Confusing numbers and scanty information on how effective curfews and lockdowns have been in breaking transmission have amplified coordination and planning challenges in Kenyas response to COVID-19. Without accurate data, it is impossible t...

Farkhad Akhmedov: Calculating the price of impunity from the law

In insistences such as the battle over the Luna, Akhmedov has resorted to extreme legal machinations to subvert the High Courts decision and keep his assets from being seized. ...

Guinea’s elections hearken back to the autocracy and violence of its past

... ...


Latest News

Warring Libya rivals sign truce but tough political talks ahead

Libyas warring factions signed a permanent ceasefire agreement on Friday, but any lasting end to years of chaos and bloodshed will require wider agreement among myriad armed groups and the outside powers that support them.Acting United Nati...

DGGI busts racket availing illegal ITC worth over Rs 50 crore, 1 arrested

Officials of the Directorate General of GST Intelligence DGGI have busted an illegal racket, involving 115 companies, and arrested an aspiring charted accountant for alleged involvement in the wrongful passing on of Input Tax Credit ITC to ...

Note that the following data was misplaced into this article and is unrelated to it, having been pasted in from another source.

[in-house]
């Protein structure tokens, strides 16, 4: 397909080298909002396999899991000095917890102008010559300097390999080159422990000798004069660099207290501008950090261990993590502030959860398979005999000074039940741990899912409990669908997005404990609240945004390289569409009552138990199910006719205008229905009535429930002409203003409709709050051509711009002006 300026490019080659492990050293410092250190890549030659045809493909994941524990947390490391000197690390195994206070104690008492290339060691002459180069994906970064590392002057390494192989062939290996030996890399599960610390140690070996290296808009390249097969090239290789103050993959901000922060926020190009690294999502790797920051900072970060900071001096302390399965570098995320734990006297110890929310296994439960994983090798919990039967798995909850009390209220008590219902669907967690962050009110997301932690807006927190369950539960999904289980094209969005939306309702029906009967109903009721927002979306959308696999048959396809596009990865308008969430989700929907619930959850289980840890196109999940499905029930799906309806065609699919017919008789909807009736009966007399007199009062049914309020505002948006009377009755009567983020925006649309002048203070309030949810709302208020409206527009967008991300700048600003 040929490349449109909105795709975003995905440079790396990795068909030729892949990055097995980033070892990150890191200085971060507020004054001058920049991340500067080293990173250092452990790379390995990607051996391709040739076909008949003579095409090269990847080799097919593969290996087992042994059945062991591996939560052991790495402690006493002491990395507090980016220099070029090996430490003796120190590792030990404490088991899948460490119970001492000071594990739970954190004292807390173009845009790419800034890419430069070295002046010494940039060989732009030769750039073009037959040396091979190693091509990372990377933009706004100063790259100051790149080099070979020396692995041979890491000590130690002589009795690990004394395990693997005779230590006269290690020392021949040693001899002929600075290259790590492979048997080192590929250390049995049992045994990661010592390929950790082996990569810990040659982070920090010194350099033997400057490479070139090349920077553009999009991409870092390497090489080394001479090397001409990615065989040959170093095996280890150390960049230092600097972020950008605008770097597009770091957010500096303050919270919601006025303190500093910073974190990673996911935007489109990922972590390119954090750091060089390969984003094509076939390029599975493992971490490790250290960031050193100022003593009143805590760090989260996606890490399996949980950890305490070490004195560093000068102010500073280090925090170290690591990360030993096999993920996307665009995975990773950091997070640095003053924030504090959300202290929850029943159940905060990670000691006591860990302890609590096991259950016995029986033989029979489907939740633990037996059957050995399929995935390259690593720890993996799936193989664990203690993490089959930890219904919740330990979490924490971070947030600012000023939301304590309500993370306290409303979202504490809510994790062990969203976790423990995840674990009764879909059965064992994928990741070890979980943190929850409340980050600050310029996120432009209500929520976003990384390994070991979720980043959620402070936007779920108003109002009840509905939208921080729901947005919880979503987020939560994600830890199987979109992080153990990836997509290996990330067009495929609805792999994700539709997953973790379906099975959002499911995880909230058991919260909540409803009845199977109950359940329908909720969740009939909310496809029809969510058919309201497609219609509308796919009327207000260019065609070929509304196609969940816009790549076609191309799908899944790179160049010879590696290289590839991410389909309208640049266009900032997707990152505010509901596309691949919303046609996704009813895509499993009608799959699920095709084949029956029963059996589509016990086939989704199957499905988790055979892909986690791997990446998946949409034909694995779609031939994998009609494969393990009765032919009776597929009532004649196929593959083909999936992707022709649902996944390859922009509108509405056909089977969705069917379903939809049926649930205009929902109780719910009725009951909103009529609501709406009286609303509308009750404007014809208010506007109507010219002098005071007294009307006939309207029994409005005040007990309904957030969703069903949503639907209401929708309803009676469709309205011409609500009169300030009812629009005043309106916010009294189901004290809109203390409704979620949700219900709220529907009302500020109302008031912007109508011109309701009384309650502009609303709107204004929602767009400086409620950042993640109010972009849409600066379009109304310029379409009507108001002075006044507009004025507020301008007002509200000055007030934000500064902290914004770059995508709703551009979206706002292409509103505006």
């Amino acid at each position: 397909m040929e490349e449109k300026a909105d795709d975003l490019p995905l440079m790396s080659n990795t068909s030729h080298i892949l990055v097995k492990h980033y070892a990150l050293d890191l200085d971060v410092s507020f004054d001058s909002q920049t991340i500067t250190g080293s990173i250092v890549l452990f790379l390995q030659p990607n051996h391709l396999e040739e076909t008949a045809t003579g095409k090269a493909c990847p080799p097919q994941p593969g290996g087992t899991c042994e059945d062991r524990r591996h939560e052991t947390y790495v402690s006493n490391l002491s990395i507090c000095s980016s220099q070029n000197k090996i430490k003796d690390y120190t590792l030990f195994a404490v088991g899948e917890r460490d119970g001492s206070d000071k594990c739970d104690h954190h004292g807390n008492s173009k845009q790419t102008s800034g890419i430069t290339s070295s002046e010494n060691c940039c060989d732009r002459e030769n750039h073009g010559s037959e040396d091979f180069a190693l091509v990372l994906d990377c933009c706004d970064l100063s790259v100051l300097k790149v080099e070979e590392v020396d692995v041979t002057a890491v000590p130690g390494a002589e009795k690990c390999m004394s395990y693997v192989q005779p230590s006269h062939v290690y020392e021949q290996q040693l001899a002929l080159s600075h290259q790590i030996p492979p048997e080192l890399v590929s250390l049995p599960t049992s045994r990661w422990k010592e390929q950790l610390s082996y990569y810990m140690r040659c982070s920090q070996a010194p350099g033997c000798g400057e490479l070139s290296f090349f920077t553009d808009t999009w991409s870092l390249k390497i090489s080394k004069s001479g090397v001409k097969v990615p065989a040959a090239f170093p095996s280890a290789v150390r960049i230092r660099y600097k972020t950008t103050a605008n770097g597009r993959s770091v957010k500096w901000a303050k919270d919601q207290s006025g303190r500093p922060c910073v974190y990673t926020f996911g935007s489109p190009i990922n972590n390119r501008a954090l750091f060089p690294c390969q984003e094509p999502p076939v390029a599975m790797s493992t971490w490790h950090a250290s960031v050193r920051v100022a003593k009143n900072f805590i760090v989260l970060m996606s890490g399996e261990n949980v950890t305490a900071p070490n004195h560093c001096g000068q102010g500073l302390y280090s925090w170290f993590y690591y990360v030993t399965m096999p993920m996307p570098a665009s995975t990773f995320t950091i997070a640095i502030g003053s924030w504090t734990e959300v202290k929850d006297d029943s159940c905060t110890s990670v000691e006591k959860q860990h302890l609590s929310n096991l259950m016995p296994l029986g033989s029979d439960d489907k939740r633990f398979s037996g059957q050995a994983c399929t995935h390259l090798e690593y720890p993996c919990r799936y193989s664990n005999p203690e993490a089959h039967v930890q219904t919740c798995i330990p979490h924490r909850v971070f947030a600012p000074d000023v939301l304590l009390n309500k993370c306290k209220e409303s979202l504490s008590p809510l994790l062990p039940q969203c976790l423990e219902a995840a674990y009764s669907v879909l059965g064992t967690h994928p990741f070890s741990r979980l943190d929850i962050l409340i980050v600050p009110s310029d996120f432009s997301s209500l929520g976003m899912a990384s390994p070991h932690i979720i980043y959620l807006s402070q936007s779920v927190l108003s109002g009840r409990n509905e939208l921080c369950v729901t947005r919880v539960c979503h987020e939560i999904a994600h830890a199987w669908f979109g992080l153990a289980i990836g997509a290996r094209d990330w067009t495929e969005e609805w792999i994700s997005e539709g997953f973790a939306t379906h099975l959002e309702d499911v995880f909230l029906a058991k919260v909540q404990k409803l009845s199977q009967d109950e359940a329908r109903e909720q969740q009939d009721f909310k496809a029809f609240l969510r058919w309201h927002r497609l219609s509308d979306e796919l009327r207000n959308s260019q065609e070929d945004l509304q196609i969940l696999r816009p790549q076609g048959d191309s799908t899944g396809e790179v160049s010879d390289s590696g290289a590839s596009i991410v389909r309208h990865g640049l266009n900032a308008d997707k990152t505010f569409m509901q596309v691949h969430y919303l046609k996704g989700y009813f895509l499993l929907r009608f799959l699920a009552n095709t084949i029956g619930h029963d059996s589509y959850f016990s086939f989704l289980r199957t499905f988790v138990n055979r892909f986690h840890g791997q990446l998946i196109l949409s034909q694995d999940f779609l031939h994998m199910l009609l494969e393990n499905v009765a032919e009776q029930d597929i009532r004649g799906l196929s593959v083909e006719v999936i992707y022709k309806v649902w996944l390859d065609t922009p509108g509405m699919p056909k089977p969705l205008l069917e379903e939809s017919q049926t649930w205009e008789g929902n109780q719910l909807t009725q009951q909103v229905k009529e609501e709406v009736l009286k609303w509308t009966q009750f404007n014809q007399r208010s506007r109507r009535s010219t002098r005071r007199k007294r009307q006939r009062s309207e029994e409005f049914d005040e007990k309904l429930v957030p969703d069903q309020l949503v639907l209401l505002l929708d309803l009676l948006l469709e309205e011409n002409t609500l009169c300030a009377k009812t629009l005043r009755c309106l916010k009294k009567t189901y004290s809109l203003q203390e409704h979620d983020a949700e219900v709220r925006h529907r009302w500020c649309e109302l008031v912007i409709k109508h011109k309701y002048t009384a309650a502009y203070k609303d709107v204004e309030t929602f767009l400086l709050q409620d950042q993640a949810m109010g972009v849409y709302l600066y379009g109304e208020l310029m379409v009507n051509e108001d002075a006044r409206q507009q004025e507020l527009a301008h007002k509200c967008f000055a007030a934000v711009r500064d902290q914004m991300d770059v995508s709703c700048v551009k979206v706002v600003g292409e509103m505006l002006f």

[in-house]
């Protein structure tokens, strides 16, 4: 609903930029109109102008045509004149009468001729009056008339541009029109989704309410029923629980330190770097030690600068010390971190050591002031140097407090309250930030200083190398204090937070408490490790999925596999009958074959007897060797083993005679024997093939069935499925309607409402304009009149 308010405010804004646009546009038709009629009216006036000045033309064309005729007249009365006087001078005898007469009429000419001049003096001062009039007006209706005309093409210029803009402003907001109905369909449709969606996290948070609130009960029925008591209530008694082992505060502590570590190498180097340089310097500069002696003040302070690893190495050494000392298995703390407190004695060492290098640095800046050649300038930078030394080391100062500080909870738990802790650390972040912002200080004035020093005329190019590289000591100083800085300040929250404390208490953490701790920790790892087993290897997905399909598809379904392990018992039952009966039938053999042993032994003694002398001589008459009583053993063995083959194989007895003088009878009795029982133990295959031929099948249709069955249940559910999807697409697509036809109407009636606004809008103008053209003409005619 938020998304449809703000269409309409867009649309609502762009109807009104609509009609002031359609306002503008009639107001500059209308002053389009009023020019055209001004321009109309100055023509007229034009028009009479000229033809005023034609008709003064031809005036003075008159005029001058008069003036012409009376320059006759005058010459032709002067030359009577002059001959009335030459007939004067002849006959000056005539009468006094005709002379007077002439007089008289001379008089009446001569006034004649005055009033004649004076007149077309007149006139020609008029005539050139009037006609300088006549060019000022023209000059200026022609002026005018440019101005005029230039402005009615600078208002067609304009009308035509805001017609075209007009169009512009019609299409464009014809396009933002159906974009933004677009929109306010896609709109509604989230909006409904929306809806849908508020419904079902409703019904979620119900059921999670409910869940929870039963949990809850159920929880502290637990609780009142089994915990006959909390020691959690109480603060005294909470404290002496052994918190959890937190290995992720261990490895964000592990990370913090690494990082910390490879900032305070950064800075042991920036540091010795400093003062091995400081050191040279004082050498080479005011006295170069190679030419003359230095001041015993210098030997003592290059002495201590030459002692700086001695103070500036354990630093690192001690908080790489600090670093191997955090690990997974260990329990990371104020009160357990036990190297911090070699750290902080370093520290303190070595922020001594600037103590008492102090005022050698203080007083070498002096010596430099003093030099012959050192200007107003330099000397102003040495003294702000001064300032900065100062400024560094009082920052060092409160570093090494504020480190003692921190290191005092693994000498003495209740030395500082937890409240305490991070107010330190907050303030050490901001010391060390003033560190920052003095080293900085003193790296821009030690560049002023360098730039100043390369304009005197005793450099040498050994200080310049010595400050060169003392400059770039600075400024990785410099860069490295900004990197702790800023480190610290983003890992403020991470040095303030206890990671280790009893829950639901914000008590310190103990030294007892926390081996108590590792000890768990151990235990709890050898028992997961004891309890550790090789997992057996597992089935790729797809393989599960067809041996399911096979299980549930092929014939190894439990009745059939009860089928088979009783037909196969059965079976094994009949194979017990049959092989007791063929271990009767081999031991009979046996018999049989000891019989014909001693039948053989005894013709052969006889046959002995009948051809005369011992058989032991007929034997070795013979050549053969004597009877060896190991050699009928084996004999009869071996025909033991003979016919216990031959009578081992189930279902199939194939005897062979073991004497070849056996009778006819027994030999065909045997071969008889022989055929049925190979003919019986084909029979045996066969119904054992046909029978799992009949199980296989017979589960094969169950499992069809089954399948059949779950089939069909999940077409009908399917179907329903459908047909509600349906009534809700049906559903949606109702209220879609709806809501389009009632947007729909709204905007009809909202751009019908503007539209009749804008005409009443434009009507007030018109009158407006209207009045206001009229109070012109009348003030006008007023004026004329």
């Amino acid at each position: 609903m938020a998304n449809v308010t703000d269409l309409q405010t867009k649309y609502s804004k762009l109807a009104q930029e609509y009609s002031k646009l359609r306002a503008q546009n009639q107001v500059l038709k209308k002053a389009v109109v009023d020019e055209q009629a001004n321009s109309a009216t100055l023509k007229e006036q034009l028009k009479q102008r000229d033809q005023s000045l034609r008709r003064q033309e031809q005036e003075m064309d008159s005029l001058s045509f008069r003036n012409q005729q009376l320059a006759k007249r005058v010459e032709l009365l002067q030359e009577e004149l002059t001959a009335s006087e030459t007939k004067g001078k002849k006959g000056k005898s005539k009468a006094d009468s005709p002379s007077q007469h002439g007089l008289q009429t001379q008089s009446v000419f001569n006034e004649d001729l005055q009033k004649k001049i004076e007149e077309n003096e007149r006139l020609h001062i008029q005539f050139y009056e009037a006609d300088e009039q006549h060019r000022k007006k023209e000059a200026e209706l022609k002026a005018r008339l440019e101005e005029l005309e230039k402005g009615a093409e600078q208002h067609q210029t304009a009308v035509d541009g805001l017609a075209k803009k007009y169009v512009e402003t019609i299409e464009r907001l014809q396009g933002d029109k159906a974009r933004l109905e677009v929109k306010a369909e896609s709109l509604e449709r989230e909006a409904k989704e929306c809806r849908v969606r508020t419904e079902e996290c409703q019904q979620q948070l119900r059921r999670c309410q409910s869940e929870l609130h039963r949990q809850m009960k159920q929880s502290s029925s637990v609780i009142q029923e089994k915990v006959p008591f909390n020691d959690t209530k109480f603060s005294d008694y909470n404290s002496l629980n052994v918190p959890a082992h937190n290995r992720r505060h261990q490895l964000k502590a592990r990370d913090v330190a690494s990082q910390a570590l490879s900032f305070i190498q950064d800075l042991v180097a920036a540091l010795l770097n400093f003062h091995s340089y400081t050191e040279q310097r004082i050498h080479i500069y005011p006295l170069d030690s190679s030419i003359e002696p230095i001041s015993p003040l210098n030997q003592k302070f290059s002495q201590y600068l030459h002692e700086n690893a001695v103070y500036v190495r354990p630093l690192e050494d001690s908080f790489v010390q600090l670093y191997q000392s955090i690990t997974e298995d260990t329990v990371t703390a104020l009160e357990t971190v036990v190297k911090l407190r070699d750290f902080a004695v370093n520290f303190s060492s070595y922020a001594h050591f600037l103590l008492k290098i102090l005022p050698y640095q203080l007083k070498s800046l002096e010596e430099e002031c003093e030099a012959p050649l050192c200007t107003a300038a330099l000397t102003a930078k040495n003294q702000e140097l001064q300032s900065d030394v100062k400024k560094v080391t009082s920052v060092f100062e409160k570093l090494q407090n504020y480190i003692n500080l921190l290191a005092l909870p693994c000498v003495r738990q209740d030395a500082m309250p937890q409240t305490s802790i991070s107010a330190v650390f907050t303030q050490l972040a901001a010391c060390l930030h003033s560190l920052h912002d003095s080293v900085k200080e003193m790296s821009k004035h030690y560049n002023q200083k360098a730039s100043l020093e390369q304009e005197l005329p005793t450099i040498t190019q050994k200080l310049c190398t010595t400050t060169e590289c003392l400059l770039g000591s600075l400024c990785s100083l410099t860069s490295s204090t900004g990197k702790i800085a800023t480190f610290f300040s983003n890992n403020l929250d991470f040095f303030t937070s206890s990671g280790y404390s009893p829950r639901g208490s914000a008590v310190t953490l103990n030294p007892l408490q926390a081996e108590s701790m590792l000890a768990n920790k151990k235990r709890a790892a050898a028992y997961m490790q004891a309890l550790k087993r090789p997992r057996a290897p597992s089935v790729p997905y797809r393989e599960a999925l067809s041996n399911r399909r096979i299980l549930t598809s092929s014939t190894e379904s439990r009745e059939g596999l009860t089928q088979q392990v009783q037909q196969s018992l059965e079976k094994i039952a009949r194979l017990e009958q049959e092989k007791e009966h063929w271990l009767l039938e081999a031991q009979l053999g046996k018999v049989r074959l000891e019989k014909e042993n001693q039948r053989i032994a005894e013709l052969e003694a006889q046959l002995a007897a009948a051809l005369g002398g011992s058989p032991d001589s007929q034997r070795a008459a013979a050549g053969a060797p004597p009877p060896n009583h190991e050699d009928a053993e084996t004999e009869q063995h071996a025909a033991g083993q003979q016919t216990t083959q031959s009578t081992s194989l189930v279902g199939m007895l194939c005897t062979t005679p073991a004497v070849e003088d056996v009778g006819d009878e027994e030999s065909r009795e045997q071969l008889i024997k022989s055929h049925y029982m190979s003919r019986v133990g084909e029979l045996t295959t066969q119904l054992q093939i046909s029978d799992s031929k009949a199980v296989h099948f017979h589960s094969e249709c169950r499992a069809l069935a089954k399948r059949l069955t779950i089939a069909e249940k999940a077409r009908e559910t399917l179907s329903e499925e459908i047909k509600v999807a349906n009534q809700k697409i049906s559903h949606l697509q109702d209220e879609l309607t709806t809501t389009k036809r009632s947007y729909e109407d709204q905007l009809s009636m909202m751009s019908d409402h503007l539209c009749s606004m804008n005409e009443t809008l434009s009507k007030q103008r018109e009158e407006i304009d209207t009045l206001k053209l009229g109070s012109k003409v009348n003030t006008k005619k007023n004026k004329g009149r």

Soccer-Zambian female footballer's success in Chinese league cheered at home

After clinching the top scorer award in the Womens Chinese Super League, Zambian footballer Barbra Banda is inspiring girls at home to follow in her footsteps.The 20-year-old won the Golden Boot of Chinas top flight after scoring 18 goals i...

Earth Sciences Secretary dedicates Flash Flood Guidance Services for South Asia

Dr. M. Rajeevan, Secretary, Ministry of Earth Sciences dedicated Flash Flood Guidance services, first of its kind for South Asian countries namely India, Bangladesh, Bhutan, Nepal, and Sri Lanka on 22 October 2020. The system was launched v...

Give Feedback